i'm working on a piece about the mental health benefits of various outdoor activities—have been all summer, actually, as the book that led my editor to assign it to me was pushed back, and i'm only marginally better at juggling stories than i was around this time last year—and was invited to a guided meditation and walk across the brooklyn bridge, my first in-person Work Thing since last february. (there have been other invitations, but i remain awkward and picky.) i walked down to a fountain near city hall, signed a waiver, took a pair of glowing blue headphones, and wondered if i was being invited to join a cult. (i had just watched the "moira rosé" episode of schitt's creek.)* i had intended to secret-shop the session, but i ended up introducing myself to the program's creator and leader and interviewing him with my phone while my commuter sweat dried. a hundred other people showed up, we all fired up our tech and formed a circle around the fountain to set our intentions, and atmospheric piano music tinkled into my ears.

thunderheads boiled across the river almost immediately and our leader encouraged us to "choose the rain" ("it's only water"). in a low, smooth masseur's voice, he talked us across the bridge and through the downpour; i both love summer storms and have been contending with exotic personal weather, so i was all for the walk's spontaneous metal subtheme. water cascaded down a concrete staircase with us and fizzled against a halal cart that emerged from the steam at its foot. we huddled under the brooklyn side of the bridge like an aspiring new-age rat king, and a handful of participants accepted the invitation to return their headsets and walk some other time; the rest of us funneled into the park. i believed our leader when he said he was impressed with the rest of us.

i probably don't need to say that the walk felt like a third installment in this summer's Lauren Learns and Grows Through Kooky Participatory Events. i made a silent promise to myself and tearily high-fived a tree in a walled garden; i joined a final circle at the edge of the river and, when invited to share my name and a word, leaned into a bean-sized microphone and said i'm lauren and i'm regenerating.

*two high school friends and i went to a house party in oxford that turned out to be a cult recruitment session, complete with weird crackers, a long-haired, moon-faced guru who ostensibly didn't speak english, and a mysterious assistant who refused to give us back our shoes when we realized what was going on and said we wanted to leave.


so this comparatively-unknown literary magazine just published this creepy sexual poem named for and about a very well known writer whose bestselling essay collection i read a year or two ago and whose parents, i read last night when i was struggling to fall asleep, were once investigated for human trafficking, as someone discovered last year? (lit twitter and weird twitter and weird lit twitter are all over this, the poem, because it's both unsporting clickbait and because the writing is so bad that it's typically referred to as "the poem," the loose consensus is that one should avoid it if possible, for both reasons).*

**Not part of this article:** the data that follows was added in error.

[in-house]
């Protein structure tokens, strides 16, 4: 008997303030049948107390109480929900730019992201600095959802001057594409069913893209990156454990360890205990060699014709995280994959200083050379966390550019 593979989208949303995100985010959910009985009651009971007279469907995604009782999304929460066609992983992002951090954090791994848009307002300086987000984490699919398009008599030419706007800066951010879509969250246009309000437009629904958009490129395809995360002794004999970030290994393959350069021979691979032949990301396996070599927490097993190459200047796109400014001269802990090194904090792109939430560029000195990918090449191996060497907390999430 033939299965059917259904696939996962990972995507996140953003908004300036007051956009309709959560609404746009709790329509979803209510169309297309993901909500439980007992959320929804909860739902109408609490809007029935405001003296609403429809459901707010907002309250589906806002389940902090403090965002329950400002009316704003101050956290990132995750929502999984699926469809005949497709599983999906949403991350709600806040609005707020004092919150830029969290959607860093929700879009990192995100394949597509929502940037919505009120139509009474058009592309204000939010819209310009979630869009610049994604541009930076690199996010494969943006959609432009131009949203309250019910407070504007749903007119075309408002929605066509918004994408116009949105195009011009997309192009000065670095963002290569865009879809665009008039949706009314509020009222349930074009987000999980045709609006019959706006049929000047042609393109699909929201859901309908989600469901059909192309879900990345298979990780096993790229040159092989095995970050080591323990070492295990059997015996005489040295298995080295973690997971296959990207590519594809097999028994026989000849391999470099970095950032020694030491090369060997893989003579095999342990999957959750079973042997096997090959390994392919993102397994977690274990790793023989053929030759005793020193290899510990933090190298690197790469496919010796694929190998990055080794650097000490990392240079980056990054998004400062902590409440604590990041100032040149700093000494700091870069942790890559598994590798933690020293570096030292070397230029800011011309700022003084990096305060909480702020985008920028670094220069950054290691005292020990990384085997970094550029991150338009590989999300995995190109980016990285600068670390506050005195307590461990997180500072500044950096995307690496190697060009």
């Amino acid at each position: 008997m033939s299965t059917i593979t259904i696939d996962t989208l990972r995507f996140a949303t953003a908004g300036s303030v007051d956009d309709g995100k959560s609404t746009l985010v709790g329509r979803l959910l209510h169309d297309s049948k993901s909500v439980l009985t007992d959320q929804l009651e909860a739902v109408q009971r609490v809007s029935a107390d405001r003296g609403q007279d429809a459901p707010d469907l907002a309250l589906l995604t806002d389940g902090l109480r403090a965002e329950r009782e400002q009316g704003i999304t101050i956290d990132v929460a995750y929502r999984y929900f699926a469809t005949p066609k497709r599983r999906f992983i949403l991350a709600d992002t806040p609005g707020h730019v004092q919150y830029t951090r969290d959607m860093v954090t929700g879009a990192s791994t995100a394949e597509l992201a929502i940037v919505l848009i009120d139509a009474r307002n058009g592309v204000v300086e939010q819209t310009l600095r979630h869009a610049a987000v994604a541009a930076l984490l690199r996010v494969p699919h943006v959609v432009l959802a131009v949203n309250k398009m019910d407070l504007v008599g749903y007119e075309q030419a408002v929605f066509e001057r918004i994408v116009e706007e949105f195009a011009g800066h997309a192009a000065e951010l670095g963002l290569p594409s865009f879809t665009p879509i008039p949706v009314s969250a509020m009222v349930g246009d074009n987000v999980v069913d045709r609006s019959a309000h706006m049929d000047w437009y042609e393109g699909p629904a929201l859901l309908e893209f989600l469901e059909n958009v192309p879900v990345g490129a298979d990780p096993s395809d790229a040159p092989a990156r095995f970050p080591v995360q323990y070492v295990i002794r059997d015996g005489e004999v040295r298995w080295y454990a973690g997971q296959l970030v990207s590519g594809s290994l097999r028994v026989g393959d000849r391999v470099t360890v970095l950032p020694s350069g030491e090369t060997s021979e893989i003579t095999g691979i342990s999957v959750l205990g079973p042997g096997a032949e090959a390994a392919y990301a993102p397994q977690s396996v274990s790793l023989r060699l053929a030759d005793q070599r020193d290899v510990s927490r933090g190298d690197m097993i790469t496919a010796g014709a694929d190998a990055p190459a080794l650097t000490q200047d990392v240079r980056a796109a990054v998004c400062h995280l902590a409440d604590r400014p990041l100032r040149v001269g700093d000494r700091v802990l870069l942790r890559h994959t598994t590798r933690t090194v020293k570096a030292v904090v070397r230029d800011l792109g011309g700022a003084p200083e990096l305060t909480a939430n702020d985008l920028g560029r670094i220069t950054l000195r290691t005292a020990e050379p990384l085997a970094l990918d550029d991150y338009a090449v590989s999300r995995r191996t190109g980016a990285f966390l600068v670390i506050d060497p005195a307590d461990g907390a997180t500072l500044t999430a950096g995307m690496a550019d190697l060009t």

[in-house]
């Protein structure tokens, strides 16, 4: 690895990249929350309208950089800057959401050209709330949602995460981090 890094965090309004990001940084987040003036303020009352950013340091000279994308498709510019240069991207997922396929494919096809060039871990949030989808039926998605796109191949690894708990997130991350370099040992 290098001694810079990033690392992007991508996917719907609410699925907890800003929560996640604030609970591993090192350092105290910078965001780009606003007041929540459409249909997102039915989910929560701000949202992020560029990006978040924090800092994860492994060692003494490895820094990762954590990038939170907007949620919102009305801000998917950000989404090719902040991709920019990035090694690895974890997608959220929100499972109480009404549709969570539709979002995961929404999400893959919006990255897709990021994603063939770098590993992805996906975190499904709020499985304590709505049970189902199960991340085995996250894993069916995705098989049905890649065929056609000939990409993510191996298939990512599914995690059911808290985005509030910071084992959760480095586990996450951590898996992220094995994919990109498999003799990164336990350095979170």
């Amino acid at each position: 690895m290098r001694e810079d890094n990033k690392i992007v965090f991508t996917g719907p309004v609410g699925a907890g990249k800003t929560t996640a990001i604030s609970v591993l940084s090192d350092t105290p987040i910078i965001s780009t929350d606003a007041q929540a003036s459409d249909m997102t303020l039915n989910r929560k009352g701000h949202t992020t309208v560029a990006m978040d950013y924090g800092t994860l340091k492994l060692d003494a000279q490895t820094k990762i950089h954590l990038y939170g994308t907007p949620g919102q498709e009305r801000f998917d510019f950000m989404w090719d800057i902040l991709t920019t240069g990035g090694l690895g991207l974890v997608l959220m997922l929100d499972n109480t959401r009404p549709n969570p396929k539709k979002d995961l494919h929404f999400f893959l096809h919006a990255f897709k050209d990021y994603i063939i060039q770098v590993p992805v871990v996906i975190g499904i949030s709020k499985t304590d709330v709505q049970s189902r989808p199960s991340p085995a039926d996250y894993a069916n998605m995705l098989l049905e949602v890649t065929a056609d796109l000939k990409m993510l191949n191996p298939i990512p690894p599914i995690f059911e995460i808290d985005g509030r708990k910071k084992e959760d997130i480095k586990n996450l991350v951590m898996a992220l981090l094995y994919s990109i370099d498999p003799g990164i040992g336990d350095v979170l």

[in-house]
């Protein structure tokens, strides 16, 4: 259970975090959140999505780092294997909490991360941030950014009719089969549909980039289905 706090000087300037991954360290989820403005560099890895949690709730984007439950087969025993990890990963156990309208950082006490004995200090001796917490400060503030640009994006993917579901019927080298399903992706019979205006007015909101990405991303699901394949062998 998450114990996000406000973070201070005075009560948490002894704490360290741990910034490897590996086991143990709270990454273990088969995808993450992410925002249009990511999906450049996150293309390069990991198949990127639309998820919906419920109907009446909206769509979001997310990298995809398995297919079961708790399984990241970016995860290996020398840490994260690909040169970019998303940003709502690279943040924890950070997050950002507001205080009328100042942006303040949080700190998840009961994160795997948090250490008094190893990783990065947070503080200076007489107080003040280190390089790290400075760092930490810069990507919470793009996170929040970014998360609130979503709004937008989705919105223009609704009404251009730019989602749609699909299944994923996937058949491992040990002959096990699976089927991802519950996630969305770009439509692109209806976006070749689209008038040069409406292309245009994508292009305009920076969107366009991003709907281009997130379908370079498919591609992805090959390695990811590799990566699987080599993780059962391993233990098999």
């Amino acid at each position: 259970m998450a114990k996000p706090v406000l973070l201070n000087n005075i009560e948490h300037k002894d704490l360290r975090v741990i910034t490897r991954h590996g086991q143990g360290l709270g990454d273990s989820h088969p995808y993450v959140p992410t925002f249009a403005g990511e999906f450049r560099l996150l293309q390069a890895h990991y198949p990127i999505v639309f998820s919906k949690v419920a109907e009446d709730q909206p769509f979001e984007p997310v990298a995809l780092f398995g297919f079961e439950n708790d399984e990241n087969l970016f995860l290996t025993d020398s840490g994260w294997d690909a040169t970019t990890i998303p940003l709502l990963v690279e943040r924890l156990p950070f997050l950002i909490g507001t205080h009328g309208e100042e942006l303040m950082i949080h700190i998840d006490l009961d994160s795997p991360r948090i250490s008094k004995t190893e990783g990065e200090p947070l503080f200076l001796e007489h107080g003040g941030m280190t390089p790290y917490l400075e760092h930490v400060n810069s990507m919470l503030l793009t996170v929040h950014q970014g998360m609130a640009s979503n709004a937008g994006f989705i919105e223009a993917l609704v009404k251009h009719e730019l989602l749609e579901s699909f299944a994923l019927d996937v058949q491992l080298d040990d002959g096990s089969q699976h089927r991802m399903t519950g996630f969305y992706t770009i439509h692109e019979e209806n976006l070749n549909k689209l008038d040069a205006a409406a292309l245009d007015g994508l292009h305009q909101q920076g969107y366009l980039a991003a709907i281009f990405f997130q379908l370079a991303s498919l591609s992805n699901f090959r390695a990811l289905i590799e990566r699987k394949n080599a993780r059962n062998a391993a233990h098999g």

when i finally went down around five this morning i dreamed that i went to a new, fancy salon-retail-organic-garden** hybrid place, for i needed a haircut, and my stylist was the writer. i explained to her that i envisioned bangs, but she would have to come up with some way to texturize them because i have a cowlick at my right temple and my hair has always parted like curtains right there. i also wanted a pretty short pixie cut, but skewing femme, please, so go soft at the edges and follow a rounded shape at the back of my head, but otherwise i trusted her to do whatever she thought was right. things started off badly, as she accused me of leaving bleach on for far too long when i prepped for dyeing my hair blue at home (true, i ended up with some little scabs last time after frying myself), and then she kept wandering off. the appointment began in the early afternoon, but by early evening we were under a scraggly live oak in the organic garden and the writer still hadn't gotten to work. i knelt before her as though we were gawain and the green knight*** as she finally, finally, started to razor the back of my neck. "if you had a boob**** that was floating in a vat of fluid, what would you do to make it float higher or lower? that's what you can think about while i do this," she said. one of the dickensian orphans gathered around us piped up: one should add stones to the vat, which would increase the volume of its contents and elevate the boob. that's stupid, i said. i would add a fluid with lower specific gravity than that of the boob-fluid if i wanted the boob to sink, and a fluid with higher specific gravity if i wanted it to rise.

*i immediately found and read it, and i'm now sorry to have given it a click and to have those lines in my head, but here we are.

**i'm on a nordic-authors kick and halfway through auður ava ólafsdóttir's the greenhouse, which i'm enjoying; her miss iceland is a fascinating look at her country's bro-centric midcentury literary culture.

***we saw that movie yesterday; i thought it was quite grand, particularly alicia vikander's green speech, though the CGI fox wasn't animated very realistically.

****ólafsdóttir's hotel silence, also good, concludes with the recovery of three disembodied breasts. like japanese in translation, icelandic in translation has, i find, a very distinctive/characteristic(?) cadence, and it's soothing.